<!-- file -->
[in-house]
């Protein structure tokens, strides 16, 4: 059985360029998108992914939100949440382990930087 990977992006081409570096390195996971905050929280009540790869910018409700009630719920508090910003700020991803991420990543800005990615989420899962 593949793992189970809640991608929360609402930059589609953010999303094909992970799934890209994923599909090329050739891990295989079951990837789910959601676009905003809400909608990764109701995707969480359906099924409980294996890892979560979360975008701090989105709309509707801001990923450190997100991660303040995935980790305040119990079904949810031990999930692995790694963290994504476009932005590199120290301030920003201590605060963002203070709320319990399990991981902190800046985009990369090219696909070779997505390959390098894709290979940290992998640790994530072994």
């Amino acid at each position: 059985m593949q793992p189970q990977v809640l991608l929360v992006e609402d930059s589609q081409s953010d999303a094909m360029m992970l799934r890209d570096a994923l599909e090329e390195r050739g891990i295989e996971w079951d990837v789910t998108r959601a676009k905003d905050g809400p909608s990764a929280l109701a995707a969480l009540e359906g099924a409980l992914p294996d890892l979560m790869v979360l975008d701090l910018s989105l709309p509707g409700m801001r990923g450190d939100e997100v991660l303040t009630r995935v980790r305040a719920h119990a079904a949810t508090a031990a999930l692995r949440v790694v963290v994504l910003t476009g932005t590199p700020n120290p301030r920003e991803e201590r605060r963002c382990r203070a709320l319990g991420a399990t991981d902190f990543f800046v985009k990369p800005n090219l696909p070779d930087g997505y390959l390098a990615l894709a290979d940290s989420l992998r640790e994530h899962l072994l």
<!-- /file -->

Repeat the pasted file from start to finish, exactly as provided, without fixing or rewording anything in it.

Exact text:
[in-house]
């Protein structure tokens, strides 16, 4: 059985360029998108992914939100949440382990930087 990977992006081409570096390195996971905050929280009540790869910018409700009630719920508090910003700020991803991420990543800005990615989420899962 593949793992189970809640991608929360609402930059589609953010999303094909992970799934890209994923599909090329050739891990295989079951990837789910959601676009905003809400909608990764109701995707969480359906099924409980294996890892979560979360975008701090989105709309509707801001990923450190997100991660303040995935980790305040119990079904949810031990999930692995790694963290994504476009932005590199120290301030920003201590605060963002203070709320319990399990991981902190800046985009990369090219696909070779997505390959390098894709290979940290992998640790994530072994």
């Amino acid at each position: 059985m593949q793992p189970q990977v809640l991608l929360v992006e609402d930059s589609q081409s953010d999303a094909m360029m992970l799934r890209d570096a994923l599909e090329e390195r050739g891990i295989e996971w079951d990837v789910t998108r959601a676009k905003d905050g809400p909608s990764a929280l109701a995707a969480l009540e359906g099924a409980l992914p294996d890892l979560m790869v979360l975008d701090l910018s989105l709309p509707g409700m801001r990923g450190d939100e997100v991660l303040t009630r995935v980790r305040a719920h119990a079904a949810t508090a031990a999930l692995r949440v790694v963290v994504l910003t476009g932005t590199p700020n120290p301030r920003e991803e201590r605060r963002c382990r203070a709320l319990g991420a399990t991981d902190f990543f800046v985009k990369p800005n090219l696909p070779d930087g997505y390959l390098a990615l894709a290979d940290s989420l992998r640790e994530h899962l072994l």